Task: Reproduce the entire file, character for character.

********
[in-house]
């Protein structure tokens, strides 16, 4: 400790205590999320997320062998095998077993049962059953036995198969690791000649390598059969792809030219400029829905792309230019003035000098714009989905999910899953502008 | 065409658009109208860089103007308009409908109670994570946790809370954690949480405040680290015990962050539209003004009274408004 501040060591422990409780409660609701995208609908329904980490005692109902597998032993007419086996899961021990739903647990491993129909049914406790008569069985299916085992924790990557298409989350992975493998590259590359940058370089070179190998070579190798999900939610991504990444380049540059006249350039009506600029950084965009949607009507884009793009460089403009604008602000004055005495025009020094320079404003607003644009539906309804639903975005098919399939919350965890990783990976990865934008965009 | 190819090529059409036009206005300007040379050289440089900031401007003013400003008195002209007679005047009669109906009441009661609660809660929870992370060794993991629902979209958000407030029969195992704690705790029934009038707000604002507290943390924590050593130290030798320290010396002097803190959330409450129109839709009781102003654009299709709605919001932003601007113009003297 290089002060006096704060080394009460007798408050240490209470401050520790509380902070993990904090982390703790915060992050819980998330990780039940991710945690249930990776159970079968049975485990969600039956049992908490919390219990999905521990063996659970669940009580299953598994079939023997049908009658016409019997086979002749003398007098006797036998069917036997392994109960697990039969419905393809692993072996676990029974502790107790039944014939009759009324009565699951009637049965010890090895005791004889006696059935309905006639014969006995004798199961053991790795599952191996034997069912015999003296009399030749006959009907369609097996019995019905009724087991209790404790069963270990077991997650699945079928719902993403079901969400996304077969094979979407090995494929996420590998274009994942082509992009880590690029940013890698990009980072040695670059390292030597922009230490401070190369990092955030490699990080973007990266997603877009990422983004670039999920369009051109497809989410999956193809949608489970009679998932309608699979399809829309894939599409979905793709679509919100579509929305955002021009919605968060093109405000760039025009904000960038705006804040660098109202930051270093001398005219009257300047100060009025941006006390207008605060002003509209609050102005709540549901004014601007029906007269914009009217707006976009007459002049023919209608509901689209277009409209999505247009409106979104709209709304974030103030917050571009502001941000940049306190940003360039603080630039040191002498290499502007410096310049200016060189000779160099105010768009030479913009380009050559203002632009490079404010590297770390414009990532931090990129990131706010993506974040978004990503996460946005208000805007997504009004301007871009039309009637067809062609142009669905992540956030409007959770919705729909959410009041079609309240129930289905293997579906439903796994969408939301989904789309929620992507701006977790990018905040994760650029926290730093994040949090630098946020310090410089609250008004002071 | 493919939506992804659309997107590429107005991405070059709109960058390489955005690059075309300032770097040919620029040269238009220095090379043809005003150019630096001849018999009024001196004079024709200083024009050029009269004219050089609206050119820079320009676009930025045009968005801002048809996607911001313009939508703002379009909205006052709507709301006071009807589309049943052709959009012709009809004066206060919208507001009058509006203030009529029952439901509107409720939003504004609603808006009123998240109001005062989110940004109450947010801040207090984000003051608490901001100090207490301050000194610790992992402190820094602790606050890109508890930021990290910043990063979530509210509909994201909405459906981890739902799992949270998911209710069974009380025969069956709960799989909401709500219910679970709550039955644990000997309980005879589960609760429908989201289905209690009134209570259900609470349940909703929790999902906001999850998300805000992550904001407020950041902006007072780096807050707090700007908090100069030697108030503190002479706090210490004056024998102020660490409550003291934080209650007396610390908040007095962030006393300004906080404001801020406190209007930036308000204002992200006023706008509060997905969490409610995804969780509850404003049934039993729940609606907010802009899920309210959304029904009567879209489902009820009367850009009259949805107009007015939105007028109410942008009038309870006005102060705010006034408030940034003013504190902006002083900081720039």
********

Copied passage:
[in-house]
């Protein structure tokens, strides 16, 4: 400790205590999320997320062998095998077993049962059953036995198969690791000649390598059969792809030219400029829905792309230019003035000098714009989905999910899953502008 | 065409658009109208860089103007308009409908109670994570946790809370954690949480405040680290015990962050539209003004009274408004 501040060591422990409780409660609701995208609908329904980490005692109902597998032993007419086996899961021990739903647990491993129909049914406790008569069985299916085992924790990557298409989350992975493998590259590359940058370089070179190998070579190798999900939610991504990444380049540059006249350039009506600029950084965009949607009507884009793009460089403009604008602000004055005495025009020094320079404003607003644009539906309804639903975005098919399939919350965890990783990976990865934008965009 | 190819090529059409036009206005300007040379050289440089900031401007003013400003008195002209007679005047009669109906009441009661609660809660929870992370060794993991629902979209958000407030029969195992704690705790029934009038707000604002507290943390924590050593130290030798320290010396002097803190959330409450129109839709009781102003654009299709709605919001932003601007113009003297 290089002060006096704060080394009460007798408050240490209470401050520790509380902070993990904090982390703790915060992050819980998330990780039940991710945690249930990776159970079968049975485990969600039956049992908490919390219990999905521990063996659970669940009580299953598994079939023997049908009658016409019997086979002749003398007098006797036998069917036997392994109960697990039969419905393809692993072996676990029974502790107790039944014939009759009324009565699951009637049965010890090895005791004889006696059935309905006639014969006995004798199961053991790795599952191996034997069912015999003296009399030749006959009907369609097996019995019905009724087991209790404790069963270990077991997650699945079928719902993403079901969400996304077969094979979407090995494929996420590998274009994942082509992009880590690029940013890698990009980072040695670059390292030597922009230490401070190369990092955030490699990080973007990266997603877009990422983004670039999920369009051109497809989410999956193809949608489970009679998932309608699979399809829309894939599409979905793709679509919100579509929305955002021009919605968060093109405000760039025009904000960038705006804040660098109202930051270093001398005219009257300047100060009025941006006390207008605060002003509209609050102005709540549901004014601007029906007269914009009217707006976009007459002049023919209608509901689209277009409209999505247009409106979104709209709304974030103030917050571009502001941000940049306190940003360039603080630039040191002498290499502007410096310049200016060189000779160099105010768009030479913009380009050559203002632009490079404010590297770390414009990532931090990129990131706010993506974040978004990503996460946005208000805007997504009004301007871009039309009637067809062609142009669905992540956030409007959770919705729909959410009041079609309240129930289905293997579906439903796994969408939301989904789309929620992507701006977790990018905040994760650029926290730093994040949090630098946020310090410089609250008004002071 | 493919939506992804659309997107590429107005991405070059709109960058390489955005690059075309300032770097040919620029040269238009220095090379043809005003150019630096001849018999009024001196004079024709200083024009050029009269004219050089609206050119820079320009676009930025045009968005801002048809996607911001313009939508703002379009909205006052709507709301006071009807589309049943052709959009012709009809004066206060919208507001009058509006203030009529029952439901509107409720939003504004609603808006009123998240109001005062989110940004109450947010801040207090984000003051608490901001100090207490301050000194610790992992402190820094602790606050890109508890930021990290910043990063979530509210509909994201909405459906981890739902799992949270998911209710069974009380025969069956709960799989909401709500219910679970709550039955644990000997309980005879589960609760429908989201289905209690009134209570259900609470349940909703929790999902906001999850998300805000992550904001407020950041902006007072780096807050707090700007908090100069030697108030503190002479706090210490004056024998102020660490409550003291934080209650007396610390908040007095962030006393300004906080404001801020406190209007930036308000204002992200006023706008509060997905969490409610995804969780509850404003049934039993729940609606907010802009899920309210959304029904009567879209489902009820009367850009009259949805107009007015939105007028109410942008009038309870006005102060705010006034408030940034003013504190902006002083900081720039």